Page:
The Bath Assembly Rooms were known as the city’s most stylish entertainment venue in the 18th and 19th centuries. View these elegant public rooms and explore the unique Fashion Museum set on the lower ground floor.
Opened in 1771, the Assembly Rooms were the place where Bath socialites met to play cards, waltz or enjoy classical concerts. In their heyday, the rooms were frequented by celebrated artists and authors, such as Charles Dickens and Jane Austen. The card room, ballroom and tearoom have been restored and are open to the public. Be sure to admire the rooms’ gorgeous cut-glass chandeliers, which are 18th-century originals.
Don’t miss the Fashion Museum, which is found on the building’s lower level. Opened in 1963, this museum began as an exhibition of scholar Doris Langley Moore’s private collection. Today it exhibits clothing from Jacobean times up to the latest Milanese designs. The exhibitions are ever changing, with only a portion of the museum’s 80,000 objects on display at any one time.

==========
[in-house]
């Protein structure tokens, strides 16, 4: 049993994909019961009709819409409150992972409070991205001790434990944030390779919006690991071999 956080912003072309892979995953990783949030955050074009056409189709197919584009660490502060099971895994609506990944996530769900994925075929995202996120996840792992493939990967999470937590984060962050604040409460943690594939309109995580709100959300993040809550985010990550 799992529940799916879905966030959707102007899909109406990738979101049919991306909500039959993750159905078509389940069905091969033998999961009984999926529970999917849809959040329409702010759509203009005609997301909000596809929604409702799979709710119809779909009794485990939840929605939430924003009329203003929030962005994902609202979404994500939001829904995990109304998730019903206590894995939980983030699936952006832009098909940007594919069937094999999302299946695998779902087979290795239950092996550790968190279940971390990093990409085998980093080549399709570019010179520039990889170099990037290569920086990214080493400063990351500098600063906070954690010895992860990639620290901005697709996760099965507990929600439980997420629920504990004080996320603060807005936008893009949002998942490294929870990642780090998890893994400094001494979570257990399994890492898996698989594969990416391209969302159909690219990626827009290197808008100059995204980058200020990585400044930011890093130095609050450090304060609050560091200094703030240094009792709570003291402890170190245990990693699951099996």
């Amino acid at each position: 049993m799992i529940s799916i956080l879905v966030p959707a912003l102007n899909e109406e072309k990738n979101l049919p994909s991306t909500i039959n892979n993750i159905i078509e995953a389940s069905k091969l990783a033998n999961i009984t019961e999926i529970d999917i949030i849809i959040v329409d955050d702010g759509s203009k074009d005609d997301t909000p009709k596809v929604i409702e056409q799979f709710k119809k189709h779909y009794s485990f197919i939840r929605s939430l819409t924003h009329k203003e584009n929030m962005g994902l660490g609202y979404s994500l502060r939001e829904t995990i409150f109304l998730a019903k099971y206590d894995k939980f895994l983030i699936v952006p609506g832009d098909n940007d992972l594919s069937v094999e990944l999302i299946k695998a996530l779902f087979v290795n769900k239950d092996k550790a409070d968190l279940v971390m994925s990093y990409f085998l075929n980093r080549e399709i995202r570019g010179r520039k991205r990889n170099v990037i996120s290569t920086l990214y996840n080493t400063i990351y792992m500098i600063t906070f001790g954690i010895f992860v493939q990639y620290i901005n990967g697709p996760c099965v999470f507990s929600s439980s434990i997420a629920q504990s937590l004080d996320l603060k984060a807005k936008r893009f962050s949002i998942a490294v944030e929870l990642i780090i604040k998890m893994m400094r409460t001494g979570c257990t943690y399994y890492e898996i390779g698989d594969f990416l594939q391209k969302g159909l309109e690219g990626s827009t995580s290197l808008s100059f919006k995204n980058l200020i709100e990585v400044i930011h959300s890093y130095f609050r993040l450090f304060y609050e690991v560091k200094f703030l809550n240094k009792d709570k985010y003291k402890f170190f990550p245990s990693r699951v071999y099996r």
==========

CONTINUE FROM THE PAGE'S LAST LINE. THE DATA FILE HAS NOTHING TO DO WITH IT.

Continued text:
Admire the hats, accessories, jewelry and clothing that have been popular with men and women over the centuries. Look for Victorian nightdresses and gaudy Georgian court dresses with their extra-wide skirts. Watch for the “Dress of the Year” display, which has highlighted some of the most innovative creations of the fashion industry since the museum opened. Every year, a different fashion expert is asked to choose the year’s most exciting or characteristic outfit for display in the museum.
Try on replica Victorian clothing in the museum’s dressing up area. You’ll find children’s and adult’s coats, hats, dresses and bonnets, along with a Victorian street scene backdrop where you can pose for photos.
The Bath Assembly Rooms are included in the admission price for the Fashion Museum. They are rented out for occasional functions, so check they are open before you go to avoid disappointment. For additional information, take a guided tour or rent an audio guide. You’ll find the Assembly Rooms just under a mile’s (1.5 kilometers) walk from Bath Spa train station.